The Salvation Army: Usher Institute

The Salvation Army

Usher Institute

The Usher Institute was established by the Salvation Army at Leighwoods farm near Figtree, Southern Rhodesia in 1933 by then Staff Captain Salhus and his wife, but has its origins in the work of pioneer Salvationist James Henry Usher and his wife Jessie who informally began teaching Africans living in the area starting in 1906. The school was later named Usher Institute in their honor.

The first class in 1933 consisted of five boys and one girl. By 1935, enrollment had risen to thirty-four. A new classroom block was opened in 1939 with an enrolment of 101 students. Boys were taught “practical subjects” such as Metal work, Gardening, animal husbandry and carpentry while the girls learned needlework, cookery, child line and domestic sciences. Captain and Mrs. Morton came to Usher Institute in the mid-1950’s, establishing a post standard six course in Domestic Sciences in 1956. Major Brigadier Lavinia Benson later started the first Boys Secondary School. Between 1966 and 1970, Usher was under the leadership of Eva Burrows, who would go on to become the 13th General of the Salvation Army (1986 – 1993). It appears that during her tenure, Usher became a secondary boarding school for girls only.

Usher Institute witnessed the tragic murder of two women Salvation Army missionaries, Charon F. Swindells (age 25) and Diane B. Thompson (age 28), by guerrilla fighters on June 7, 1978 during the Bush War. Two other missionaries were injured. Their deaths led to the school’s closure and the Salvation Army withdrawing from the World Council of Churches (which supported the rebels’ cause against the Rhodesian government). As of its closure, Usher had 267 secondary boarding students and 260 primary students, of whom 60 were boarders. The school reopened March 1980 with 240 students.

The school is presently known as Usher Girls High School or Usher Secondary School.


  • Mark Loomis

Dutch Reformed Church: Chibi Mission

Dutch Reformed Church

Chibi Mission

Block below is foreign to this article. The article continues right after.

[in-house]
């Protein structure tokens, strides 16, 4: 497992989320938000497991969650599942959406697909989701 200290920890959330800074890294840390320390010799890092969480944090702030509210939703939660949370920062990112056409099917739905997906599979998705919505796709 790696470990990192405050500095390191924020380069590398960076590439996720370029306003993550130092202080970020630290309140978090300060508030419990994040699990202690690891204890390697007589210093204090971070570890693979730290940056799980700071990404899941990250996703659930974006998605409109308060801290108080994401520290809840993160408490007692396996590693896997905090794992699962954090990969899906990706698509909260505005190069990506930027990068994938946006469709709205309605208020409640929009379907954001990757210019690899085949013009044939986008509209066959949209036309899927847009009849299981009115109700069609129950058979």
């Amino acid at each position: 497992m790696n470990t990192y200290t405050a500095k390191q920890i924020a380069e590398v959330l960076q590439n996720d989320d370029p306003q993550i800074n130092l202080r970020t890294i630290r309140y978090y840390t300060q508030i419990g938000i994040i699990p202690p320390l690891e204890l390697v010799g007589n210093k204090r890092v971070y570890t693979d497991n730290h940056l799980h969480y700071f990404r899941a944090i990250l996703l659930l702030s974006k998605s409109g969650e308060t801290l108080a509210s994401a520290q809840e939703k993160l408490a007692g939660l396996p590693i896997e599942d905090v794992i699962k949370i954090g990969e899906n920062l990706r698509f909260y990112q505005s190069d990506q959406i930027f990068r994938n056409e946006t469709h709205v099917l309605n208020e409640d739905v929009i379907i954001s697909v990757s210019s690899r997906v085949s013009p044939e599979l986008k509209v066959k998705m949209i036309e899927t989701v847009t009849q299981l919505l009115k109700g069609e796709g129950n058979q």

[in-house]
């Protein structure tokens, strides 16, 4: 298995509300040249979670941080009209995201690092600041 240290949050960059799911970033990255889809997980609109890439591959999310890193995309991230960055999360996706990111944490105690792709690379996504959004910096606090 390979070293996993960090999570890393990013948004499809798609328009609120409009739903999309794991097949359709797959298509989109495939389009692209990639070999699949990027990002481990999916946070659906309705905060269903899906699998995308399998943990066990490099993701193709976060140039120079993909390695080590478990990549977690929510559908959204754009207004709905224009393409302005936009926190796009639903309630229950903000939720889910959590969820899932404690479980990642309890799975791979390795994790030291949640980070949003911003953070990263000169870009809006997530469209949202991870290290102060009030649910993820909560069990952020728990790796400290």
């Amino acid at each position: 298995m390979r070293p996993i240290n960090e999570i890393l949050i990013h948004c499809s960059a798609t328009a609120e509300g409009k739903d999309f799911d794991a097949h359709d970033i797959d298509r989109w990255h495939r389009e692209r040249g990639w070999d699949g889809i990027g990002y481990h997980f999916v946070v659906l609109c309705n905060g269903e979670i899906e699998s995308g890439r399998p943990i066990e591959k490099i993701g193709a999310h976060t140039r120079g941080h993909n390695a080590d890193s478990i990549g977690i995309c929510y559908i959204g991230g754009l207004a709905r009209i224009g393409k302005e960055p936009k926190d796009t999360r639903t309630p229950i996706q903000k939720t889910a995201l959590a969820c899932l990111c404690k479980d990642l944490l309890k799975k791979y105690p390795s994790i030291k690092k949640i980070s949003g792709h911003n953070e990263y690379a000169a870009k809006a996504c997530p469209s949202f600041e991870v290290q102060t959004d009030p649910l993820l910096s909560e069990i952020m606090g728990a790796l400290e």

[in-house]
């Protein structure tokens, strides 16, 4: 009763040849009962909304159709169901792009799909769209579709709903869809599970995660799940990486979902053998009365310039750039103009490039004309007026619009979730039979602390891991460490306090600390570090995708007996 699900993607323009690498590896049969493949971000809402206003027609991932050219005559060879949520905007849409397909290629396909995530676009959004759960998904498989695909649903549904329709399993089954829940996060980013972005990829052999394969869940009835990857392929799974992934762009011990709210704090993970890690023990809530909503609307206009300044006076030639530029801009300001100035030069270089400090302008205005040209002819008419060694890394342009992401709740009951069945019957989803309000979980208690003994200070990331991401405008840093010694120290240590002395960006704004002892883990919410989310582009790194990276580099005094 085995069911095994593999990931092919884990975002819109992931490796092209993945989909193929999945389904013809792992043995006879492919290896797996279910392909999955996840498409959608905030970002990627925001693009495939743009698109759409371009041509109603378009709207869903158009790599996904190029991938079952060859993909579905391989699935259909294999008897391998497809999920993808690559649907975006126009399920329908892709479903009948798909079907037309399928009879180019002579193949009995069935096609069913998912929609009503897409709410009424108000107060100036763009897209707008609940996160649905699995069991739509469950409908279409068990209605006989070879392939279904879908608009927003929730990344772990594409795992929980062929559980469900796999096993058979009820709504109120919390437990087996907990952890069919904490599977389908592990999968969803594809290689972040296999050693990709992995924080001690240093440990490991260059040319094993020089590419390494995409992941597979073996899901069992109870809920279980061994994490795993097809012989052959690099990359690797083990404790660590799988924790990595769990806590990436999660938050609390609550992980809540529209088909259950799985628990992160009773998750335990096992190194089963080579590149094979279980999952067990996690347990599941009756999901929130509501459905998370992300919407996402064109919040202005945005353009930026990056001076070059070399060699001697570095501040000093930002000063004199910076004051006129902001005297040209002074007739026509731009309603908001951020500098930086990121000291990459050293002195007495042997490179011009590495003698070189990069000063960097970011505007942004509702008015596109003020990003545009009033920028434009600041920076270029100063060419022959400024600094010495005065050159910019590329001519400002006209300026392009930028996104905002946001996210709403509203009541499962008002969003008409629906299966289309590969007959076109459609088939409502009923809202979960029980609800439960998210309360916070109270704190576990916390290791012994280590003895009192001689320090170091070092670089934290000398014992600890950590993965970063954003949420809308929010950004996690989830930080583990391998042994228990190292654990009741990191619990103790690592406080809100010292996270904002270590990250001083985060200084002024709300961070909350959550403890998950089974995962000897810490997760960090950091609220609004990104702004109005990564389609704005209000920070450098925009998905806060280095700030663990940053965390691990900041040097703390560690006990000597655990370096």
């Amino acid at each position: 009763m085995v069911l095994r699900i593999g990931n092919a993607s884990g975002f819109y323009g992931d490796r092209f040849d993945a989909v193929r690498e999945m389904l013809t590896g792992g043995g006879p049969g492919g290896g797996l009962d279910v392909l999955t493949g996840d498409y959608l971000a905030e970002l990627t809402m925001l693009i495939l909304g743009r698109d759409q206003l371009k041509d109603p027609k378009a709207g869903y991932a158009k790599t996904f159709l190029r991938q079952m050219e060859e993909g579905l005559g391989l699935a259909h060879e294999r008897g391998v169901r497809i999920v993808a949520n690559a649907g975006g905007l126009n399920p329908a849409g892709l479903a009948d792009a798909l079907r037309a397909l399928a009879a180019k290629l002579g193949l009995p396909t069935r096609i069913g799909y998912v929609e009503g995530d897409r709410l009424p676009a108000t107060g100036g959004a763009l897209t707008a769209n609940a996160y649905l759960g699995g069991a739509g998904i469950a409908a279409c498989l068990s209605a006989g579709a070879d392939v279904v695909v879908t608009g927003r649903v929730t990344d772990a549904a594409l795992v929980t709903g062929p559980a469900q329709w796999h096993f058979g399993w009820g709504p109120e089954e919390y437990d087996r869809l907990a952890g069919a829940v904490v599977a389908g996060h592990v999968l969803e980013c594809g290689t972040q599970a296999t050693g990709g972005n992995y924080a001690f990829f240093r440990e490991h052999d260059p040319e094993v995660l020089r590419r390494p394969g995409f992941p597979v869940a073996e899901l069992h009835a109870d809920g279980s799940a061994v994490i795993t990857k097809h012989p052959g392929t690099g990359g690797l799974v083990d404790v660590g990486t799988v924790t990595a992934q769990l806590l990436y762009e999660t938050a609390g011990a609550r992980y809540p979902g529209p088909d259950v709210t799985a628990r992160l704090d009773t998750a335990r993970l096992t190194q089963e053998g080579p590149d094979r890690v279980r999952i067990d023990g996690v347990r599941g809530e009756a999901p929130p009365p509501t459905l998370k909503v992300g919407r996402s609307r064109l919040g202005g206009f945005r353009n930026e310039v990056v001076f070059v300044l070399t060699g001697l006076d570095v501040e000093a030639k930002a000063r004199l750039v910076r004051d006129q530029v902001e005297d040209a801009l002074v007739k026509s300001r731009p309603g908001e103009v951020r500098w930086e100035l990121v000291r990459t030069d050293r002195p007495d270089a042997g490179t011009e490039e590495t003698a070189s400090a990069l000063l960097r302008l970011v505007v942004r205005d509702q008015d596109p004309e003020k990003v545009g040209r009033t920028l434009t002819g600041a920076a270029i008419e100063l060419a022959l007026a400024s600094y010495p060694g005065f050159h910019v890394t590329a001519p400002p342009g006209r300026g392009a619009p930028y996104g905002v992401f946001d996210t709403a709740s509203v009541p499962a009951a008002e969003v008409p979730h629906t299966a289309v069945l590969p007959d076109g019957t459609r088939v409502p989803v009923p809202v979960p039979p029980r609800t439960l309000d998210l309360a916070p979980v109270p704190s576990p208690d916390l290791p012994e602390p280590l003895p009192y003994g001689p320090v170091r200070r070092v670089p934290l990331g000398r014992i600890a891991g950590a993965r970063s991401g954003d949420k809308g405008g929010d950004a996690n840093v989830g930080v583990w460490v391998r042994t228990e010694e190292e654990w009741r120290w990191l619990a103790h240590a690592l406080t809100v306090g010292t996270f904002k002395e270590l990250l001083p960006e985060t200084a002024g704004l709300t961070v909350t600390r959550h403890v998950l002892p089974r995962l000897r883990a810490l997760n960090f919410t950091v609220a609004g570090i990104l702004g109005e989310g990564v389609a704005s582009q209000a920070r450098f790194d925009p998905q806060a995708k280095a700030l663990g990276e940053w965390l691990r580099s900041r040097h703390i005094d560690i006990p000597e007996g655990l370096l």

The Berlin Missionary Society (BMS) established Chibi Mission near Chief Madhangove’s stronghold at Nyaningwe Hill (currently in Chivi District, Masvingo Province, Zimbabwe) in 1894 under the supervision of Reverend Diedricks. The mission was met with resistance from the local inhabitants, the Chivi people, and by 1907, only three “kraal schools” (outstation schools) had been established. Faced with lack of success, BMS made the decision to abandon Chibi along with its other missions in the territory in 1907, and transfer them to the control of the Dutch Reformed Church (DRC).

DRC nearly closed Chibi Mission due to lack of a “European” missionary willing to serve at the station. It was saved from closure by an African evangelist, Joseph Mboweni, who continued run the mission until the arrival of Reverend Hendrik C. Hugo, his wife, Margaretha, and their two-year old daughter in 1911. The mission grew under Rev. Hugo’s leadership, including a significant increase in the number of kraal schools from 3 to over 58 by 1923. A women’s association created by Mrs. A.A. Louw called “Sungano Yamadzimai” was organized at Chibi in 1935.

Along with DRC’s other missions in Southern Rhodesia, Chibi was transferred to the local control of the African Reformed Church – later renamed Reformed Church in Zimbabwe (RCZ) – in 1977. Today, the mission consists of Chibi High School and the Chibi Mission Clinic.


  • Chibi High School
  • Chibi Mission Clinic


  • The Dutch Reformed Church in the Victoria Circle: Chibi Circuit, Mashonaland, 1874-1956 – Gerald Chikozho Mazarire
  • Mark Loomis

Andries Adriaan Louw

Andries Adriaan Louw

1862 – 1956

Andries Adriaan (Andrew) Louw, a pioneering Dutch Reformed Church (DRC) missionary, was born February 26, 1862 in Fauresmith, South Africa. He was the eldest son of Rev. A.A. Louw, the first minister of the DRC church in Fauresmith, and Jemima Murray, and nephew of Andrew Murray. Louw was forced to discontinue studies at university due to poor health. He then worked on a sheep farm for five years before answering the call from the DRC mission committee to become a missionary in Mashonaland (present day Zimbabwe).

In 1891, with the help of Black evangelists, he founded Morgenster Mission, DRC’s first mission in Mashonaland. With the help of his wife Cinie (Malan), he is credited with translating the Bible into Karanga. He also started the first theological courses for evangelists, which later developed into a theological seminary. In recognition of his services, he was ordained a minister of the DRC in 1919, even though he had never completed theological studies.